168. The process recited in claim 157, wherein mixtures of magnesium and calcium salts are used in step A1, optionally with addition of Ca(OH)2.
169. The process recited in claim 168, and comprising the further step of recycling the regenerative solutions from step B2 to the step of precipitation of arsenic in step A1 or the step of adsorptive separation of arsenic in step C1.
170. The process recited in claim 168, wherein a mixed bed ion exchanger is used with an anion exchanger in the form of chloride and a cation exchanger in H-form in step B1 and the regeneration of the ion exchanger in step B2 is accomplished with hydrochloric acid as the regenerative agent.
171. The process recited in claim 168, and comprising the further steps of precipitating the arsenic in the form of arsenic sulfides from the solutions of regenerated material resulting from step B2, separating the arsenic sulfides, and recycling the obtained solutions to step A1 or to step C1, or using them again as regeneration solutions.
172. The process recited in claim 157, wherein magnesium salts, are used as a magnesium compound in step A1.
173. The process recited in claim 172, and comprising the further step of recycling the regenerative solutions from step B2 to the step or precipitation of arsenic in step A1 or the step of adsorptive separation of arsenic in step C1.
174. The process recited in claim 172, wherein a mixed bed ion exchanger is used with an anion exchanger in the form of chloride and a cation exchanger in H-form in step B1 and the regeneration of the ion exchanger in step B2 is accomplished with hydrochloric acid as the regenerative agent.
175. The process recited in claim 172, and comprising the further steps of precipitating the arsenic in the form of arsenic sulfides from the solutions of regenerated material resulting from step B2, separating the arsenic sulfides, and recycling the obtained solutions to step A1 or to step C1, or using them again as regeneration solutions.
176. The process recited in claim 172, wherein the magnesium salts used in step A1 comprise magnesium chloride.
177. The process recited in claim 157, wherein steps C1 and C2 are performed simultaneously by contacting the waste material with an active-carbon fixed bed.
178. The process recited in claim 177, and comprising the further step of recycling the regenerative solutions from step B2 to the step of precipitation of arsenic in step A1 or the step of adsorptive separation of arsenic in step C1.
179. The process recited in claim 177, wherein a mixed bed ion exchanger is used with an anion exchanger in the form of chloride and a cation exchanger in H-form in step B1 and the regeneration of the ion exchanger in step B2 is accomplished with hydrochloric acid as the regenerative agent.
180. The process recited in claim 177, and comprising the further steps of precipitating the arsenic in the form of arsenic sulfides from the solutions of regenerated material resulting from step B2, separating the arsenic sulfides, and recycling the obtained solutions to step A1 or to step C1, or using them again as regeneration solutions.
181. The process recited in claim 157, wherein powdered active carbon is introduced into the waste material in step C1.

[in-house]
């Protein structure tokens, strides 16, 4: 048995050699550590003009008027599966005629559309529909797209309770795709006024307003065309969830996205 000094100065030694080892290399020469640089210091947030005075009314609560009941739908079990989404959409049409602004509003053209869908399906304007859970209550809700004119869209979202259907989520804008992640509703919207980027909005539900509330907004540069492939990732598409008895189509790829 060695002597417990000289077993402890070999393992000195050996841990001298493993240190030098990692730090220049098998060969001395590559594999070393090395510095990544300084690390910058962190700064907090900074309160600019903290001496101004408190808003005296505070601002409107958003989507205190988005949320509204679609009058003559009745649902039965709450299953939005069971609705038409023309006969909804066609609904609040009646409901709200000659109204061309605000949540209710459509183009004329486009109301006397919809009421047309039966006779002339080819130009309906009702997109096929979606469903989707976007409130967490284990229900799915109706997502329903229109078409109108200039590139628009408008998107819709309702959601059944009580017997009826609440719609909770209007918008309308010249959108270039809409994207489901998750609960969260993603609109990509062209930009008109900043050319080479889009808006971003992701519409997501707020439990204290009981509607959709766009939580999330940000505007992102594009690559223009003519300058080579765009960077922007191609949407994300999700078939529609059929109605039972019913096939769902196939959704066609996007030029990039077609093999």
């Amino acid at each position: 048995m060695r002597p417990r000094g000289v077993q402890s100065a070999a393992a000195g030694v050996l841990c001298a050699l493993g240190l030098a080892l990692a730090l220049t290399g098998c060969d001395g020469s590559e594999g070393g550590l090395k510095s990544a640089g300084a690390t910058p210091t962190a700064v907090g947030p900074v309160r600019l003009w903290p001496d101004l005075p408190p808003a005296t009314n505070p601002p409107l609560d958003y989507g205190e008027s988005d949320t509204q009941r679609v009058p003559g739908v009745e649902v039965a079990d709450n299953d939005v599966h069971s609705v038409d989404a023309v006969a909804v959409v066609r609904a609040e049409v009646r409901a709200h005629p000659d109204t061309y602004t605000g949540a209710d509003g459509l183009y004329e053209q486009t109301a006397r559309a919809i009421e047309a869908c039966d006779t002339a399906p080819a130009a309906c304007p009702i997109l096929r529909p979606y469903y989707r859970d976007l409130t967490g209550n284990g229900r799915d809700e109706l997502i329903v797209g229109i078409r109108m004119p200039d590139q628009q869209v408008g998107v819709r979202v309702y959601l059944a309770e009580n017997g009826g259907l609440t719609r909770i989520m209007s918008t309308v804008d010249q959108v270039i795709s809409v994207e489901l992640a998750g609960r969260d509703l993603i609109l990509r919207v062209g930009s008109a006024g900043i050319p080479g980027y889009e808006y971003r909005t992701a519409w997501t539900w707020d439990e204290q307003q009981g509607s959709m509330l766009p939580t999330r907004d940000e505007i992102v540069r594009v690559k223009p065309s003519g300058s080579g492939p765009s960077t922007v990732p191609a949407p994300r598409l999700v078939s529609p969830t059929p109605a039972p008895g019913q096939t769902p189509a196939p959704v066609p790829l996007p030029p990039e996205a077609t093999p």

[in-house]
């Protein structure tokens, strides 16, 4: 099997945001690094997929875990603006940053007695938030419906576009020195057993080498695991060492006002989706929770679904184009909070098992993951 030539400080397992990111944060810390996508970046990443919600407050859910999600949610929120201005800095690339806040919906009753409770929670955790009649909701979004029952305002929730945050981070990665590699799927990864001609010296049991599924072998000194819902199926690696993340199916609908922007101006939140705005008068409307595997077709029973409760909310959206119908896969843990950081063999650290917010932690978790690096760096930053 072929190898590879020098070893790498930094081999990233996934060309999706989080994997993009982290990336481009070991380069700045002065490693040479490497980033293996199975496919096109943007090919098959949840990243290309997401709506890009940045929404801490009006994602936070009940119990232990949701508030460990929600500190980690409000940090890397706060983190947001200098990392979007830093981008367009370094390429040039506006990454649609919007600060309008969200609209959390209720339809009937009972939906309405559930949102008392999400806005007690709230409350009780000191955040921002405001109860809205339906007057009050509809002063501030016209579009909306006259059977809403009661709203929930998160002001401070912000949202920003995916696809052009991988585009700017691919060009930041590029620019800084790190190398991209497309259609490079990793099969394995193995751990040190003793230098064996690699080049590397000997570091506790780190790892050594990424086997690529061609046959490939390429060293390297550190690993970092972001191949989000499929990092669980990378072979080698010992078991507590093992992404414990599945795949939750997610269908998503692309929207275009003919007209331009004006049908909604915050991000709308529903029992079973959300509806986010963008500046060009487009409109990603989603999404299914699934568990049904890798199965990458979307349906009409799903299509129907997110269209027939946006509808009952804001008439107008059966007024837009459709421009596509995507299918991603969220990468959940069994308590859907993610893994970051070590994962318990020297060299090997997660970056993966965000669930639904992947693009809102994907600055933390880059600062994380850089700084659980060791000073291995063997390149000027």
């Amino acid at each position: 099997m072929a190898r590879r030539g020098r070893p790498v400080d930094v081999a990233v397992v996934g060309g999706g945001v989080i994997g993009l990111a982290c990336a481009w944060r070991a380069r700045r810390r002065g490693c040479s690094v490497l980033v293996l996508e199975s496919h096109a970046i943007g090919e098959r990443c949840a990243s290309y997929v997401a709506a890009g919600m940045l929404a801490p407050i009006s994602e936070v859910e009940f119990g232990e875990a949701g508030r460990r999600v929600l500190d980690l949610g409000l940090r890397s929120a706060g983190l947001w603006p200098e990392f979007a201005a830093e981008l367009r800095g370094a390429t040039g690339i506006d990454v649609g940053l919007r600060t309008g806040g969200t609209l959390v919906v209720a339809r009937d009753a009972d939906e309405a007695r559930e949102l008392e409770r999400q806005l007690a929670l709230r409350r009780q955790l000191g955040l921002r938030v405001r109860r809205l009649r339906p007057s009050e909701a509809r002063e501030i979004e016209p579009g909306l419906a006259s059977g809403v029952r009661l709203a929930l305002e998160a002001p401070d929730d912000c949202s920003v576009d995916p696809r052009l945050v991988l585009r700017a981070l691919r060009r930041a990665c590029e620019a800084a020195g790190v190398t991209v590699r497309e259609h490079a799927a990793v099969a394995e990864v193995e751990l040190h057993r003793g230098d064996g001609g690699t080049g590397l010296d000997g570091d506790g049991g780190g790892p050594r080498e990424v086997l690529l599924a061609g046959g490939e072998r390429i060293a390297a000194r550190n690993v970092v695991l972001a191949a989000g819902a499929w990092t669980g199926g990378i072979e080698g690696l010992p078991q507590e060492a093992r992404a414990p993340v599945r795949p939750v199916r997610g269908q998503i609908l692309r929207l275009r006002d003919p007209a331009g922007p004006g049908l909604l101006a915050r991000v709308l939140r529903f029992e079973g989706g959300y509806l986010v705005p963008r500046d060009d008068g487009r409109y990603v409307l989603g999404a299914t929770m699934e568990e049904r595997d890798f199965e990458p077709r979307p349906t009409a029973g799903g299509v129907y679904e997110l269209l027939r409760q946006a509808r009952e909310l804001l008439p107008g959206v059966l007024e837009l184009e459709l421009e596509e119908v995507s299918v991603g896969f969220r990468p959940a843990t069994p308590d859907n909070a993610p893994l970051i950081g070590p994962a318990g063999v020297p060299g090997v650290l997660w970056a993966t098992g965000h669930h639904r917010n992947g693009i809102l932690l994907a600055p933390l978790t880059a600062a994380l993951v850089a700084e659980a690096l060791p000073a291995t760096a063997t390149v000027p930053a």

182. The process recited in claim 181, and comprising the further step of recycling the regenerative solutions from step B2 to the step of precipitation of arsenic in step A1 or the step of adsorptive separation of arsenic in step C1.
183. The process recited in claim 181, wherein a mixed bed ion exchanger is used with an anion exchanger in the form of chloride and a cation exchanger in H-form in step B1 and the regeneration of the ion exchanger in step B2 is accomplished with hydrochloric acid as the regenerative agent.
184. The process recited in claim 181, and comprising the further steps of precipitating the arsenic in the form of arsenic sulfides from the solutions of regenerated material resulting from step B2, separating the arsenic sulfides, and recycling the obtained solutions to step A1 or to step C1, or using them again as regeneration solutions.
185. The process recited in claim 157, and comprising the further step of thermally regenerating the charged active carbon from step C2, thereby yielding the arsenic from the active carbon.
186. The process recited in claim 185, and comprising the further step of recycling the regenerative solutions from step B2 to the step of precipitation of arsenic in step A1 or the step of adsorptive separation of arsenic in step C1.
187. The process recited in claim 185, wherein a mixed bed ion exchanger is used with an anion exchanger in the form of chloride and a cation exchanger in H-form in step B1 and the regeneration of the ion exchanger in step B2 is accomplished with hydrochloric acid as the regenerative agent.
188. The process recited in claim 185, and comprising the further steps of precipitating the arsenic in the form of arsenic sulfides from the solutions of regenerated material resulting from step B2, separating the arsenic sulfides, and recycling the obtained solutions to step A1 or to step C1, or using them again as regeneration solutions.
189. The process recited in claim 157, and comprising the further step of recycling the regenerative solutions from step B2 to the step of precipitation of arsenic in step A1 or the step of adsorptive separation of arsenic in step C1.